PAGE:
Meningitis in adult patients with a negative direct cerebrospinal fluid examination: value of cytochemical markers for differential diagnosis.
Crit Care. 2011 Jun 6;15(3):R136
Authors: Viallon A, Desseigne N, Marjollet O, Birynczyk A, Belin M, Guyomarch S, Borg J, Pozetto B, Bertrand JC, Zeni F
ABSTRACT: INTRODUCTION: The objective of this study was to determine the ability of various parameters commonly used for the diagnosis of acute meningitis to differentiate between bacterial and viral meningitis, in adult patients with a negative direct cerebrospinal fluid (CSF) examination. METHODS: This was a prospective study, started in 1997, including all patients admitted to the emergency unit with acute meningitis and a negative direct CSF examination. Serum and CSF samples were taken immediately on admission. The patients were divided into two groups according to the type of meningitis: bacterial (BM; group I) or viral (VM; group II). The CSF parameters investigated were cytology, protein, glucose and lactate, the serum parameters evaluated being C-reactive protein and procalcitonin. CSF/serum glucose and lactate ratios were also assessed. RESULTS: Of the 254 patients presenting meningitis with a negative direct CSF examination, 35 had BM and 181 VM. The most highly discriminative parameters for the differential diagnosis of BM proved to be CSF lactate, with a sensitivity of 94%, a specificity of 92%, a negative predictive value of 99 %, a positive predictive value of 82 % at a diagnostic cut-off level of 3.8 mmol/L (AUC 0.96, 95% CI [0.95 to 1]) and serum procalcitonin, with a sensitivity of 95%, a specificity of 100%, a negative predictive value of 100 %, a positive predictive value of 97 % at a diagnostic cut-off level of 0.28 ng/mL (AUC 0.99, 95% CI [0.99 to 1]). CONCLUSIONS: Serum procalcitonin and CSF lactate concentrations appear to be the most highly discriminative parameters for the differential diagnosis of BM and VM.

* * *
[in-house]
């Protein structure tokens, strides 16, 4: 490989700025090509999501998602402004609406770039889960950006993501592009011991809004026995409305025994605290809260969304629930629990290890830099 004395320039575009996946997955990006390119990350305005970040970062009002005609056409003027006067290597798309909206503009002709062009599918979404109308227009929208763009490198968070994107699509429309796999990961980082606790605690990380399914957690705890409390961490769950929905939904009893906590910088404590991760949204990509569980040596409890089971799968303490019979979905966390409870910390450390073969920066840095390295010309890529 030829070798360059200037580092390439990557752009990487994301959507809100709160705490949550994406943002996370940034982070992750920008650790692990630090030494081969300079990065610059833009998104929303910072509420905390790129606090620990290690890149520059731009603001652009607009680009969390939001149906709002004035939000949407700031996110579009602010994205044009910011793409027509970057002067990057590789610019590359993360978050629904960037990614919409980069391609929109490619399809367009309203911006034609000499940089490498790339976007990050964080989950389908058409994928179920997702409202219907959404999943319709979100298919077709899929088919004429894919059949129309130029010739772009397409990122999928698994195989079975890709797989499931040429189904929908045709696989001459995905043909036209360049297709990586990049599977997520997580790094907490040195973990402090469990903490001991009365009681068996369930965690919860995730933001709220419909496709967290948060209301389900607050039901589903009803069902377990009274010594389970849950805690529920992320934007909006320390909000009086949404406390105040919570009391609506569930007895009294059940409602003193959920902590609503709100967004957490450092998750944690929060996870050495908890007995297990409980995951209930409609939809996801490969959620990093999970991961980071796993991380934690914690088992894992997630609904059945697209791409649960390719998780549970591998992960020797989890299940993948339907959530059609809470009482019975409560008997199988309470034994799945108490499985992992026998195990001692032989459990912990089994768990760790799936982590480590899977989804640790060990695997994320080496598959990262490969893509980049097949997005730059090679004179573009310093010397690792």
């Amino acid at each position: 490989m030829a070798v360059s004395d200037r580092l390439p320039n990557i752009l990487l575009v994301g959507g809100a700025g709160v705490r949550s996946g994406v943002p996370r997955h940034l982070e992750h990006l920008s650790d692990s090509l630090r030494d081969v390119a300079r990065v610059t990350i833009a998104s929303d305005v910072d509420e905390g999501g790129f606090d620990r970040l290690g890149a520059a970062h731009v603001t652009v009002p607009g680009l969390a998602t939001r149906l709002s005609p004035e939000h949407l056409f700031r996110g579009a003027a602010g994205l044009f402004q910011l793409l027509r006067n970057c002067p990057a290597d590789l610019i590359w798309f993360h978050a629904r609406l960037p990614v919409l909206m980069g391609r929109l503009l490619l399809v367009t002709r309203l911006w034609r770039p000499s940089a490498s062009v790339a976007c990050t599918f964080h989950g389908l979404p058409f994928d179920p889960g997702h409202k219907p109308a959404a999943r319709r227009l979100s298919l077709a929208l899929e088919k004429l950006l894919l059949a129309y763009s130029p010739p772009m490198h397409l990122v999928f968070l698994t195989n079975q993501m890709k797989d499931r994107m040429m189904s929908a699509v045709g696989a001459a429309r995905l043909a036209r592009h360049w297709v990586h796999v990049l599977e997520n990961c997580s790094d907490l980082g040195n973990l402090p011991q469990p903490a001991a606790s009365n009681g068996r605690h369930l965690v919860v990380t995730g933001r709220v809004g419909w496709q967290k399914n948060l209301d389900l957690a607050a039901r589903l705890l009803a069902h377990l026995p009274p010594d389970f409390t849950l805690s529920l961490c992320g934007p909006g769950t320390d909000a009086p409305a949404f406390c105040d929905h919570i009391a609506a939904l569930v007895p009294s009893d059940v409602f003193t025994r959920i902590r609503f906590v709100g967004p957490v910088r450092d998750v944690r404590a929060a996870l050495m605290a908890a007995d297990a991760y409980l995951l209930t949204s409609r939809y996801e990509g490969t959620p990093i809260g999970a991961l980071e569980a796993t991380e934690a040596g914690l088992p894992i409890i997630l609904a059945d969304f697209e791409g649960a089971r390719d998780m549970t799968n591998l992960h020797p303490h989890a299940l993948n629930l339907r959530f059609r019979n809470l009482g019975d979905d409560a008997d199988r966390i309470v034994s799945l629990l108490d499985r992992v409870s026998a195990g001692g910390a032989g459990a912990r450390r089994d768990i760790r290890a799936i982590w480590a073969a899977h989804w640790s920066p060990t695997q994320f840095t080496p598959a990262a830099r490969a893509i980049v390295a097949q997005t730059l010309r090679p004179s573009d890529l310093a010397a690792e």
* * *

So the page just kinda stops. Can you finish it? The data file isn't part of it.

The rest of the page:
PMID: 21645387 [PubMed - as supplied by publisher]